Present missions

Rosetta spacecraft
Rosetta approaching its ultimate destination: Comet 67P/Churyumov-Gerasimenko

Rosetta (ESA)

ESA's Rosetta spacecraft was launched on March 2004 to reach, study and finally land on comet Comet 67P/Churyumov-Gerasimenko. The mission consists of an orbiter and a small lander, each of which carries a large complement of scientific experiments. After flying past the main-belt asteroids (2867) Steins in September 2008 and (21) Lutetia in July 2010, Rosetta is due to enter orbit around the comet in 2014. A small lander will be released onto the nucleus of the comet to carry out surface investigations. The Rosetta orbiter will spend some 2 years carrying out observations of the nucleus as the comet heads towards the Sun.

To know more: http://www.esa.int/SPECIALS/Rosetta/

Dawn (NASA)

Dawn with Vesta and Ceres against Hartmann background

Dawn is a NASA mission launched in 2007. The Dawn mission will undertake a journey in both space and time by traveling to the two oldest and most massive asteroids in our solar system: Vesta, that will be reached in 2011 and Ceres, where Dawn will arrive in 2015.

The mission's science goals are to study and compare these two very different bodies, one cool and wet, the other hot and dry, to understand the conditions and processes in place at the beginning of solar system formation. Dawn's science instruments will measure the asteroids mass, shape, volume, spin state and mineral composition, will determine tectonic and thermal history, magnetism and core size and examine the internal structure of the two minor bodies.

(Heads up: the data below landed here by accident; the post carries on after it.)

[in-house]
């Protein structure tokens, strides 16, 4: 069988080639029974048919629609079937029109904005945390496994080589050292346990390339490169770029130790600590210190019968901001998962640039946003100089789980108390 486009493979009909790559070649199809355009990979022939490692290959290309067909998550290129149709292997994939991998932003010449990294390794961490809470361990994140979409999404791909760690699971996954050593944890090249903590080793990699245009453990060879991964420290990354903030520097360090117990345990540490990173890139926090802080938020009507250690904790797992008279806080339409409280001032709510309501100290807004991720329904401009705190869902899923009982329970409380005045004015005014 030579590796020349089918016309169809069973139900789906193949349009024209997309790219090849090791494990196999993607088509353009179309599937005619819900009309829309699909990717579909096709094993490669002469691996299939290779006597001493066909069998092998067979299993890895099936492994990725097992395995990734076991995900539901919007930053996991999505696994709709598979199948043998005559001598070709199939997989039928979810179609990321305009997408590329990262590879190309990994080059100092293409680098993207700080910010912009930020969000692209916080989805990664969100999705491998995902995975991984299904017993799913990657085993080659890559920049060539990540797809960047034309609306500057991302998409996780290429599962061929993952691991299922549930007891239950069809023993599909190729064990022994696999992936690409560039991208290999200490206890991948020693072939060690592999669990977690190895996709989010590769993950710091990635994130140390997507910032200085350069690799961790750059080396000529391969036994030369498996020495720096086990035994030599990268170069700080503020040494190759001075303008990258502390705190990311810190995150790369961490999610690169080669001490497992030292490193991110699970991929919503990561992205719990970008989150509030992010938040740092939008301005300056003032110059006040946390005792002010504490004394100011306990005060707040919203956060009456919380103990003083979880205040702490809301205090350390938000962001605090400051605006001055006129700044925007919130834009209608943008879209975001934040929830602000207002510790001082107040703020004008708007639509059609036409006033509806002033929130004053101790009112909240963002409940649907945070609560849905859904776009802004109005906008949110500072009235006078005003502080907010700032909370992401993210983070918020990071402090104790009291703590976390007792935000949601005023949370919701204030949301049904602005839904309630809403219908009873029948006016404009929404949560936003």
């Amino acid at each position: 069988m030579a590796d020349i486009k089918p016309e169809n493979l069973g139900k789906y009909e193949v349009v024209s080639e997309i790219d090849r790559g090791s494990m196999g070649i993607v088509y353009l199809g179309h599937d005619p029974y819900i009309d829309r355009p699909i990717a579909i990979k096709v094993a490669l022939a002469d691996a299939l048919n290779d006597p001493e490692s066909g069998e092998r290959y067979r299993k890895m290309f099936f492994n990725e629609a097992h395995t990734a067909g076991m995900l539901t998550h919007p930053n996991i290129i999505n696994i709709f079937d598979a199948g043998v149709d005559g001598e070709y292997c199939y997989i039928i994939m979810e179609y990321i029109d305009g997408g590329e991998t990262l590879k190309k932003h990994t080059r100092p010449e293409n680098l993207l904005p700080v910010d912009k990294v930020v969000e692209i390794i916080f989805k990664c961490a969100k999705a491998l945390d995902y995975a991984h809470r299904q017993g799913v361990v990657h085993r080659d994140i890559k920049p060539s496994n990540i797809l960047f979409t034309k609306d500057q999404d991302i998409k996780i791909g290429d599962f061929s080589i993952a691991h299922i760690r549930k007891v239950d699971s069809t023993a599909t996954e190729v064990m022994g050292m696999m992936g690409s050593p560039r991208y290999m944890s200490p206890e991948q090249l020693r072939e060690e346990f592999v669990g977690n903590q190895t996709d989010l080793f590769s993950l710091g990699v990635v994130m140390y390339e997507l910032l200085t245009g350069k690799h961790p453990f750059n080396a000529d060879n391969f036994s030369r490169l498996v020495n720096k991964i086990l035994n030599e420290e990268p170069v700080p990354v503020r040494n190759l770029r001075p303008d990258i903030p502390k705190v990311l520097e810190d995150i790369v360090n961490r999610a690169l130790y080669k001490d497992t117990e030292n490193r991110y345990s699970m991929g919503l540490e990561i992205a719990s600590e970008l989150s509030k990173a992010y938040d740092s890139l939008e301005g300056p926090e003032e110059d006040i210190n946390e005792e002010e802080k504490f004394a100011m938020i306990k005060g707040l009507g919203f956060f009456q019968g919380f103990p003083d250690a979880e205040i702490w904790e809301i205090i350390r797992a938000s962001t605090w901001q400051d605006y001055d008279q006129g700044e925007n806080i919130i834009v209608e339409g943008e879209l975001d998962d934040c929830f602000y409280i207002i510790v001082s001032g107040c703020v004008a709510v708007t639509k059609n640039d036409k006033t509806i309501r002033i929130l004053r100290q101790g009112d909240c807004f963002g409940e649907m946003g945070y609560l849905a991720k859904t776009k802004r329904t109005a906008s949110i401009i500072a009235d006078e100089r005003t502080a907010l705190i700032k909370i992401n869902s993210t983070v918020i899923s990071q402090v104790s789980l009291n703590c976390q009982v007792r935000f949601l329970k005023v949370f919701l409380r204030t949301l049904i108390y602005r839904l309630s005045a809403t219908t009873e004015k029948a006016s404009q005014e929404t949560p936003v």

To know more: http://dawn.jpl.nasa.gov/
http://www-ssc.igpp.ucla.edu/dawn/

Dawn (NASA)

Dawn with Vesta and Ceres against Hartmann background

Dawn is a NASA mission launched in 2007. The Dawn mission will undertake a journey in both space and time by traveling to the two oldest and most massive asteroids in our solar system: Vesta, that will be reached in 2011 and Ceres, where Dawn will arrive in 2015.

The mission's science goals are to study and compare these two very different bodies, one cool and wet, the other hot and dry, to understand the conditions and processes in place at the beginning of solar system formation. Dawn's science instruments will measure the asteroids mass, shape, volume, spin state and mineral composition, will determine tectonic and thermal history, magnetism and core size and examine the internal structure of the two minor bodies.

To know more: http://dawn.jpl.nasa.gov/
http://www-ssc.igpp.ucla.edu/dawn/

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